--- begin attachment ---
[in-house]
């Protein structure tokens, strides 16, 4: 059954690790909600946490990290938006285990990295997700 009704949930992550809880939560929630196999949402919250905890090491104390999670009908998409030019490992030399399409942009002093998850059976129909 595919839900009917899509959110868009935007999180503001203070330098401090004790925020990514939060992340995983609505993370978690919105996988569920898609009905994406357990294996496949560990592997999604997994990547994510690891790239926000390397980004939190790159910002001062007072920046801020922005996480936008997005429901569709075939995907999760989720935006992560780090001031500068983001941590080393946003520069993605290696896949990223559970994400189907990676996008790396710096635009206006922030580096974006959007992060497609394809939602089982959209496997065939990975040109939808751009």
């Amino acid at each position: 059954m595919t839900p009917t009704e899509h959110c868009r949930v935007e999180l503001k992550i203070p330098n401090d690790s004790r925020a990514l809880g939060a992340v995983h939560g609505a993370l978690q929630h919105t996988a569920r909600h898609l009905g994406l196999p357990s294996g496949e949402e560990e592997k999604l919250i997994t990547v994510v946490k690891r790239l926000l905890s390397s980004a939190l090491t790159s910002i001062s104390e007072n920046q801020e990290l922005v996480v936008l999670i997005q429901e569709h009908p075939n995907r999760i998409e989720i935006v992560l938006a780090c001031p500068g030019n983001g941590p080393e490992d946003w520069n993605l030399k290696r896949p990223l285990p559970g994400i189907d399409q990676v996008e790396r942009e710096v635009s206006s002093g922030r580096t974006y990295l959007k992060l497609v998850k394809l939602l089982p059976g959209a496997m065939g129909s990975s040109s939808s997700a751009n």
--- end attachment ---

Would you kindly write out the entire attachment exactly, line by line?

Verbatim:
[in-house]
């Protein structure tokens, strides 16, 4: 059954690790909600946490990290938006285990990295997700 009704949930992550809880939560929630196999949402919250905890090491104390999670009908998409030019490992030399399409942009002093998850059976129909 595919839900009917899509959110868009935007999180503001203070330098401090004790925020990514939060992340995983609505993370978690919105996988569920898609009905994406357990294996496949560990592997999604997994990547994510690891790239926000390397980004939190790159910002001062007072920046801020922005996480936008997005429901569709075939995907999760989720935006992560780090001031500068983001941590080393946003520069993605290696896949990223559970994400189907990676996008790396710096635009206006922030580096974006959007992060497609394809939602089982959209496997065939990975040109939808751009």
């Amino acid at each position: 059954m595919t839900p009917t009704e899509h959110c868009r949930v935007e999180l503001k992550i203070p330098n401090d690790s004790r925020a990514l809880g939060a992340v995983h939560g609505a993370l978690q929630h919105t996988a569920r909600h898609l009905g994406l196999p357990s294996g496949e949402e560990e592997k999604l919250i997994t990547v994510v946490k690891r790239l926000l905890s390397s980004a939190l090491t790159s910002i001062s104390e007072n920046q801020e990290l922005v996480v936008l999670i997005q429901e569709h009908p075939n995907r999760i998409e989720i935006v992560l938006a780090c001031p500068g030019n983001g941590p080393e490992d946003w520069n993605l030399k290696r896949p990223l285990p559970g994400i189907d399409q990676v996008e790396r942009e710096v635009s206006s002093g922030r580096t974006y990295l959007k992060l497609v998850k394809l939602l089982p059976g959209a496997m065939g129909s990975s040109s939808s997700a751009n």